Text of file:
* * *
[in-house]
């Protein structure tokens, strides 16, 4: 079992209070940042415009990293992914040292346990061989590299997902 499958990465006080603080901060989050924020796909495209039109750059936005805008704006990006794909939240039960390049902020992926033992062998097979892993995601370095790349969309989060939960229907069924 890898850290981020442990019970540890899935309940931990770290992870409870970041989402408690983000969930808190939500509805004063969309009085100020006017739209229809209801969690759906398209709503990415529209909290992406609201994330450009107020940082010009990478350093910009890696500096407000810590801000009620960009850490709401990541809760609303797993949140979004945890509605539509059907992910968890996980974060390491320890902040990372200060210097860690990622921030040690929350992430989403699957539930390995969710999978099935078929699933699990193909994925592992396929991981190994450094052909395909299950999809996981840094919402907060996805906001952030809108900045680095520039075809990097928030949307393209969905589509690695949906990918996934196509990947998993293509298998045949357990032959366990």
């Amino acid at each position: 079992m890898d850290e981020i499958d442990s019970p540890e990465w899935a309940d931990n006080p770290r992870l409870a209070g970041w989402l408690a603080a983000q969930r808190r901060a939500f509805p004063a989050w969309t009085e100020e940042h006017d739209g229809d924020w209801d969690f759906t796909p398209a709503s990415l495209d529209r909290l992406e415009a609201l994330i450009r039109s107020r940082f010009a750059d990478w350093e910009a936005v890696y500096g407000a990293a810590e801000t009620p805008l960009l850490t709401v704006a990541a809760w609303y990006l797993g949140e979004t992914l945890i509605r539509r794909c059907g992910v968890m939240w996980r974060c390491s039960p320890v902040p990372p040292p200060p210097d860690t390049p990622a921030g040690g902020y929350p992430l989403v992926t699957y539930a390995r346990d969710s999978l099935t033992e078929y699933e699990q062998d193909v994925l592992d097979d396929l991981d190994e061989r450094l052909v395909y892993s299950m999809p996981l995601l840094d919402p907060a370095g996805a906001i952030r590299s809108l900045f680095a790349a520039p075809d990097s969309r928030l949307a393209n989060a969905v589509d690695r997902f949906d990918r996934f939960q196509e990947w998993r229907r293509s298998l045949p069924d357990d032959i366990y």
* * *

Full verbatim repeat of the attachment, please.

[in-house]
């Protein structure tokens, strides 16, 4: 079992209070940042415009990293992914040292346990061989590299997902 499958990465006080603080901060989050924020796909495209039109750059936005805008704006990006794909939240039960390049902020992926033992062998097979892993995601370095790349969309989060939960229907069924 890898850290981020442990019970540890899935309940931990770290992870409870970041989402408690983000969930808190939500509805004063969309009085100020006017739209229809209801969690759906398209709503990415529209909290992406609201994330450009107020940082010009990478350093910009890696500096407000810590801000009620960009850490709401990541809760609303797993949140979004945890509605539509059907992910968890996980974060390491320890902040990372200060210097860690990622921030040690929350992430989403699957539930390995969710999978099935078929699933699990193909994925592992396929991981190994450094052909395909299950999809996981840094919402907060996805906001952030809108900045680095520039075809990097928030949307393209969905589509690695949906990918996934196509990947998993293509298998045949357990032959366990």
């Amino acid at each position: 079992m890898d850290e981020i499958d442990s019970p540890e990465w899935a309940d931990n006080p770290r992870l409870a209070g970041w989402l408690a603080a983000q969930r808190r901060a939500f509805p004063a989050w969309t009085e100020e940042h006017d739209g229809d924020w209801d969690f759906t796909p398209a709503s990415l495209d529209r909290l992406e415009a609201l994330i450009r039109s107020r940082f010009a750059d990478w350093e910009a936005v890696y500096g407000a990293a810590e801000t009620p805008l960009l850490t709401v704006a990541a809760w609303y990006l797993g949140e979004t992914l945890i509605r539509r794909c059907g992910v968890m939240w996980r974060c390491s039960p320890v902040p990372p040292p200060p210097d860690t390049p990622a921030g040690g902020y929350p992430l989403v992926t699957y539930a390995r346990d969710s999978l099935t033992e078929y699933e699990q062998d193909v994925l592992d097979d396929l991981d190994e061989r450094l052909v395909y892993s299950m999809p996981l995601l840094d919402p907060a370095g996805a906001i952030r590299s809108l900045f680095a790349a520039p075809d990097s969309r928030l949307a393209n989060a969905v589509d690695r997902f949906d990918r996934f939960q196509e990947w998993r229907r293509s298998l045949p069924d357990d032959i366990y």